Bulletins From BA #21
11 febrero 2014
¡Hola! there… Rodger French here.
Photo Update Alert: www.picasaweb.google.com/rodger.french
Air travel within South America is seriously expensive and that has unavoidably curtailed the number of Anne’s official trips I can afford to tag along on. But since she was scheduled to travel to Ecuador and this might be my only shot, we decided to spend the money.
It was so worth it.
Día Uno - Having arrived round midnight at Quito’s Mariscal Sucre International Airport after a long flight from Buenos Aires, we checked into our hotel and promptly crashed. Fortunately, we had a free day before A.J. got down to bidness, so we spent a few hours shlepping around the Old Town area. The high point of the day (not withstanding an Afro-Ecuadorian busker effortlessly juggling seven balls at a traffic stop) was La Compañia, an exercise in gold-leafed ecclesiastical extravagance. We then had a fine lunch at a family-run-hole-in-the-wall, before returning to the hotel in time to watch the Super Bowl. Which was unexpectedly staggering.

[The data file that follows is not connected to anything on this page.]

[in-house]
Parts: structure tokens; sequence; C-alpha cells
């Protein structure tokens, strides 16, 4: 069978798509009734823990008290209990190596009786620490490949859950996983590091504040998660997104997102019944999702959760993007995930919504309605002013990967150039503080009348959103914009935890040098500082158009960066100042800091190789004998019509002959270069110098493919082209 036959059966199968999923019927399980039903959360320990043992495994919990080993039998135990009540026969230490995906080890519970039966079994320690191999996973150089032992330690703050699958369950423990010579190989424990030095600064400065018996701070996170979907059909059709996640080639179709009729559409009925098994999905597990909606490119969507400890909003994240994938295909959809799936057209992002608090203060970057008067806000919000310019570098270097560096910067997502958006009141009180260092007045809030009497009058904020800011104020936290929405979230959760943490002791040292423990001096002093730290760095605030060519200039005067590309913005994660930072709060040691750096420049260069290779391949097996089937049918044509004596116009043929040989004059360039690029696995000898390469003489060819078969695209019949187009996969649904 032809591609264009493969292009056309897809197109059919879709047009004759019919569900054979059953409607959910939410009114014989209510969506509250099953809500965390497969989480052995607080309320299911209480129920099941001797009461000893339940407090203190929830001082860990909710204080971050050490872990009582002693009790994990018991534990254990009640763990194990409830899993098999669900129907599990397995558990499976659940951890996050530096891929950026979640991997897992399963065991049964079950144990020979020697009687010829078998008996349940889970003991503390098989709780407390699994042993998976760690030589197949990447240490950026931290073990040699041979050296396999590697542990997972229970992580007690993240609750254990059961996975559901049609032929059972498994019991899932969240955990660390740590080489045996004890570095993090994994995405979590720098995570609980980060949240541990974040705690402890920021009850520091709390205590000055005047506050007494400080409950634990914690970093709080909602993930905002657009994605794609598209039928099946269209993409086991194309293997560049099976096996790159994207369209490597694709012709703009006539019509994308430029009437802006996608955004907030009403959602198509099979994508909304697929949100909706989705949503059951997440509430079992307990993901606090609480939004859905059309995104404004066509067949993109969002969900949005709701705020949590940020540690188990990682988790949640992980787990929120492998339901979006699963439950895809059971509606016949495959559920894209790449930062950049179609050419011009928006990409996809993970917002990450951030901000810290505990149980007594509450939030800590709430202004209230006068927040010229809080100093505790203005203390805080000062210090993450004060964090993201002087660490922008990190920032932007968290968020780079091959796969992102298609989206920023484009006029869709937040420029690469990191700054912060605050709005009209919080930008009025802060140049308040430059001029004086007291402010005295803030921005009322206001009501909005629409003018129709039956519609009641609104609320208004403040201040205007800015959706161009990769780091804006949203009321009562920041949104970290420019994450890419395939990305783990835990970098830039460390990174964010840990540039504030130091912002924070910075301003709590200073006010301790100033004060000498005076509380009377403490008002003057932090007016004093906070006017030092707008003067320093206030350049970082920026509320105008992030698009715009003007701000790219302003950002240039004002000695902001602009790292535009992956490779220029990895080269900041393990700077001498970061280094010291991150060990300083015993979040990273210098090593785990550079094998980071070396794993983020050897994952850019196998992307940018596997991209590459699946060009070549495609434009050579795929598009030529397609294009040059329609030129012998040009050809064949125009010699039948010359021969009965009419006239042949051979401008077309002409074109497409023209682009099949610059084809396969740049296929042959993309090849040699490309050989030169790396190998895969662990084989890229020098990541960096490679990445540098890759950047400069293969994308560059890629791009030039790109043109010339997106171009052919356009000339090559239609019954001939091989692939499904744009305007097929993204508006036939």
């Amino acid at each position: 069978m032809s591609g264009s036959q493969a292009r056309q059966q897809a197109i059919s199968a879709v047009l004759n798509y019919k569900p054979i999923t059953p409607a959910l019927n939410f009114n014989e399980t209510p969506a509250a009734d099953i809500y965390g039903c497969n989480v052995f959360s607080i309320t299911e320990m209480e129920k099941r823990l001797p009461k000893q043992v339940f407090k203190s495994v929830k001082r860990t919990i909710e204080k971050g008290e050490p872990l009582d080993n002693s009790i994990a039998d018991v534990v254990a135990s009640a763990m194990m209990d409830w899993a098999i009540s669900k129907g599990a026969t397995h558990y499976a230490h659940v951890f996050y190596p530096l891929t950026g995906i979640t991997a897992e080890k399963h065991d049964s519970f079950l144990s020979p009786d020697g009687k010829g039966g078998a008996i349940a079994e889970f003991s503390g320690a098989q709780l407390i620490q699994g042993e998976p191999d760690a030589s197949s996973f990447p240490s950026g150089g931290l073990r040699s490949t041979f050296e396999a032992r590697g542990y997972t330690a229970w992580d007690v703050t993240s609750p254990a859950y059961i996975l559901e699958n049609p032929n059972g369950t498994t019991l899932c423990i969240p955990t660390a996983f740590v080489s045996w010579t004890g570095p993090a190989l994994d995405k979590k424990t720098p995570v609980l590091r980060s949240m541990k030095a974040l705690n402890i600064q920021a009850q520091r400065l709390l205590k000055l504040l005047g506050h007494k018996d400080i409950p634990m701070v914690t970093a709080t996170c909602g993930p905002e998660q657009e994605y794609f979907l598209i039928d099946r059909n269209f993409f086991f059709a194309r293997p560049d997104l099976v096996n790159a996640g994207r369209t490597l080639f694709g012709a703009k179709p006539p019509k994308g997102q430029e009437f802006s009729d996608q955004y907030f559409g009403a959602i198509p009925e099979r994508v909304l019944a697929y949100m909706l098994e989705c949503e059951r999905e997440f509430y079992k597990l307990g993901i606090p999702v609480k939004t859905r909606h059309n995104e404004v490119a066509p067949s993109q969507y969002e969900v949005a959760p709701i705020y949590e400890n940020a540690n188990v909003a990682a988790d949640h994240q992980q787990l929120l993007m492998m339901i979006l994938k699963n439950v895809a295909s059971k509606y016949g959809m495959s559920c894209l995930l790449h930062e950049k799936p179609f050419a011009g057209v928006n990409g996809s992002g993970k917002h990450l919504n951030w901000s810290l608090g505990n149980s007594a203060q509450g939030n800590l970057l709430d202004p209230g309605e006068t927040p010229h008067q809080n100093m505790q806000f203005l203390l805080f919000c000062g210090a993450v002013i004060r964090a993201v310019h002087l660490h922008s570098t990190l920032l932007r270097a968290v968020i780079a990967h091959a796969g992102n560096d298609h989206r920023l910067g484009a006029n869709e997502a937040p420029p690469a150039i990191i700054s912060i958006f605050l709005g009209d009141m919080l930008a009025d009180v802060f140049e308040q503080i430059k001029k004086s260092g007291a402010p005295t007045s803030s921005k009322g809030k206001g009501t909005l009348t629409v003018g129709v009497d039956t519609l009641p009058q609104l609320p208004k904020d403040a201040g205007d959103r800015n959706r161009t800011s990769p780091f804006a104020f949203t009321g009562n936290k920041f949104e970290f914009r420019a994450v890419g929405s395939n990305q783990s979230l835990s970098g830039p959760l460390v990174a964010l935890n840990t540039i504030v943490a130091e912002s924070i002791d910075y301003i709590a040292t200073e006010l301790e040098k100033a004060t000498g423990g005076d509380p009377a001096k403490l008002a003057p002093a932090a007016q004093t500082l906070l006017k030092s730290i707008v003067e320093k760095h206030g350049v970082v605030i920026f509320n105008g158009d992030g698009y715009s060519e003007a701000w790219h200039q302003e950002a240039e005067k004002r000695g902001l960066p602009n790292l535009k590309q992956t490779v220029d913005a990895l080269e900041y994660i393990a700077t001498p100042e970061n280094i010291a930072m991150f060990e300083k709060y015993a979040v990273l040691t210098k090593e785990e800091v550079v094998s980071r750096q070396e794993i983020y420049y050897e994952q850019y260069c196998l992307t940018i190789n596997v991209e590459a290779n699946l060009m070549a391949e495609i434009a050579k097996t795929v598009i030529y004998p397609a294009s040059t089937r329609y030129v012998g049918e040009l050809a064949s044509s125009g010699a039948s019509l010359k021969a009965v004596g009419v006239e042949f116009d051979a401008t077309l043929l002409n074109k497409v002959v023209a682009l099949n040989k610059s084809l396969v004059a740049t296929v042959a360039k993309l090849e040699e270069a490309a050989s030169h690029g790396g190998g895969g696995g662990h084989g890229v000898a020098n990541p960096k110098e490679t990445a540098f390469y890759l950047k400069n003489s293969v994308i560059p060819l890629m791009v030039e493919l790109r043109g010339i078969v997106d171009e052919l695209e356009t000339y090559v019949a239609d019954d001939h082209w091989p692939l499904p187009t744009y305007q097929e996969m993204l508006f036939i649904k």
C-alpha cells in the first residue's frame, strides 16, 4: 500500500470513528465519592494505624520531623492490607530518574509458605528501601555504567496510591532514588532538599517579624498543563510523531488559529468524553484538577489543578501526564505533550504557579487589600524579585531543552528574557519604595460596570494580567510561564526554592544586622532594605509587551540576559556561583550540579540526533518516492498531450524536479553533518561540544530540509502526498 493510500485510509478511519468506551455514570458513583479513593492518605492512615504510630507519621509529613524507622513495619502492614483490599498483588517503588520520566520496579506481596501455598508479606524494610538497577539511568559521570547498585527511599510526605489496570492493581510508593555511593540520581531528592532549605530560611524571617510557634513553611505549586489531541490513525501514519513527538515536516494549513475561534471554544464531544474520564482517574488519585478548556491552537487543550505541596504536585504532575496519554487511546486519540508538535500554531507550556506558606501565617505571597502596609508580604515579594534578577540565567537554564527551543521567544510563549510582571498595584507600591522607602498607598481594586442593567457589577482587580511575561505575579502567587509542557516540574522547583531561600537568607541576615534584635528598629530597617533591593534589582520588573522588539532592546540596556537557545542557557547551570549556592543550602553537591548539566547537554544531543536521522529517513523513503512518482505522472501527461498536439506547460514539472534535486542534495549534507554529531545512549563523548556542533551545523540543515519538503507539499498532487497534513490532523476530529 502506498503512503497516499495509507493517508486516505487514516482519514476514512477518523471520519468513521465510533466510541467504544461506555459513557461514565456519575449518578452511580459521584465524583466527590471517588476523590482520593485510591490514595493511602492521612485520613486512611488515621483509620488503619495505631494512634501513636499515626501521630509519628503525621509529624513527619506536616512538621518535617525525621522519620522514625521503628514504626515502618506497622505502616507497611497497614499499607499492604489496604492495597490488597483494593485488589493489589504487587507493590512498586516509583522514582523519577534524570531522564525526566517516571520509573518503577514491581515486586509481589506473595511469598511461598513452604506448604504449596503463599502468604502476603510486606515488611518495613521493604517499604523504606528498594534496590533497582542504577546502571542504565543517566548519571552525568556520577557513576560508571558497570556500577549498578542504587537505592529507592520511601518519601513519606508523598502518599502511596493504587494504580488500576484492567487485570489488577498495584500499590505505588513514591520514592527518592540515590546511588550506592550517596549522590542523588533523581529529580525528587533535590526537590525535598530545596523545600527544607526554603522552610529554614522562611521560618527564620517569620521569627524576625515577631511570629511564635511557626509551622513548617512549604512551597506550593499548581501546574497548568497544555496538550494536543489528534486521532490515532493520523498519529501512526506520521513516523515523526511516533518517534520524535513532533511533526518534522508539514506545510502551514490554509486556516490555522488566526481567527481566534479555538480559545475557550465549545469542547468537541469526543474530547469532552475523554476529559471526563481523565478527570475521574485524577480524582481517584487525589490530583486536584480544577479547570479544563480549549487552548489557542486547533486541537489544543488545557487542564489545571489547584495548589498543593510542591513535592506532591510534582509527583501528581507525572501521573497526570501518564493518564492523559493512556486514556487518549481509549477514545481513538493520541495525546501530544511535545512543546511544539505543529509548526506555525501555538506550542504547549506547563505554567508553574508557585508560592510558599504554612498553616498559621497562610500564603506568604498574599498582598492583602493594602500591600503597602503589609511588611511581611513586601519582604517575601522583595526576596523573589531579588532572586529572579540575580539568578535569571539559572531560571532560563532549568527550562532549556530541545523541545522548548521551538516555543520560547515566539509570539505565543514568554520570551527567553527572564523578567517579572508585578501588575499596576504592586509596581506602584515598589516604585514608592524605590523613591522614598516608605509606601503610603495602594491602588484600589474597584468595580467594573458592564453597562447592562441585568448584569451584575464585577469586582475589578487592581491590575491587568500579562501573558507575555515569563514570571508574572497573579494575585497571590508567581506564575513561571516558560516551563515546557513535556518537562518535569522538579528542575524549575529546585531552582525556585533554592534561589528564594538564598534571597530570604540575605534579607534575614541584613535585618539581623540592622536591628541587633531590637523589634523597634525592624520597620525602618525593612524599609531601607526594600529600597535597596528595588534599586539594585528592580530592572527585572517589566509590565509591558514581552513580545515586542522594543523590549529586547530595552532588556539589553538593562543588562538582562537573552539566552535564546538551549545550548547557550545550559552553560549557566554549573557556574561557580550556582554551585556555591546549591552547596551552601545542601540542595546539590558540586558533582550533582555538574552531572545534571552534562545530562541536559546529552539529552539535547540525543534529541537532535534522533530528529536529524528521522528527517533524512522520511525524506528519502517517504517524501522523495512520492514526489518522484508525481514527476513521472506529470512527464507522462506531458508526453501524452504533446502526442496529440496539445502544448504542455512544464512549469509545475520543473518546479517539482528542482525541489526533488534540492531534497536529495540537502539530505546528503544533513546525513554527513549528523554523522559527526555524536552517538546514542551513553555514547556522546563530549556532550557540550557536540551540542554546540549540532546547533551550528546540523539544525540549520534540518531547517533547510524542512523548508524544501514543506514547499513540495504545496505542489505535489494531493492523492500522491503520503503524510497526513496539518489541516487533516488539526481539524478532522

[Topographical Sidebar - BA is at sea level. Quito is at an elevation of 2800 m (9350 ft). Welcome to the Andes, where breathing is not always autonomic.]
Día Dos - We arose at 04:00 (That’s right, 4 AM - forget that whole “glamourous Foreign Service lifestyle” nonsense.) to meet with the Director of the Embassy Quito IRC (Information Resource Center) and catch a plane to the small city of Loja. At the airport, pandemonium was the order of the day. Seems that Tungurahua volcano had inconveniently erupted, necessitating the cancellation of a boatload of flights. But we did finally make ours, and arrived at Ciudad de Catamayo Airport where we were picked up and whisked across the mountains to Loja.
Since Loja is not a major tourist destination, tagging along with Anne seemed to be the more entertaining option. After meeting with the muy amable couple who operate the local BNC (BiNational Center), it was time for almuerzo (lunch) at Mama Lola Restaurante, a terrific place serving local Ecuadorian food. We especially enjoyed the horchata, a drink made from flowers. Our gracious hosts then took us to a shop where we acquired copious quantities of bocadillo, a delicious candy made from sugar cane.
[Numismatic Sidebar - The U.S. greenback is also the official currency of Ecuador, although Ecuadorians use $1 coins and .50 pieces extensively. The $1 bill is, thankfully in my opinion, a rarity.]
Our final stop in Loja was the American Corner located at UTLP (La Universidad Técnica Particular de Loja), a lovely campus located on a hillside overlooking the town. I enjoyed sitting in the shade, luxuriating in the gentle breeze, and casually observing the impossibly young estudiantes.
Continuará en Bulletins From BA #22.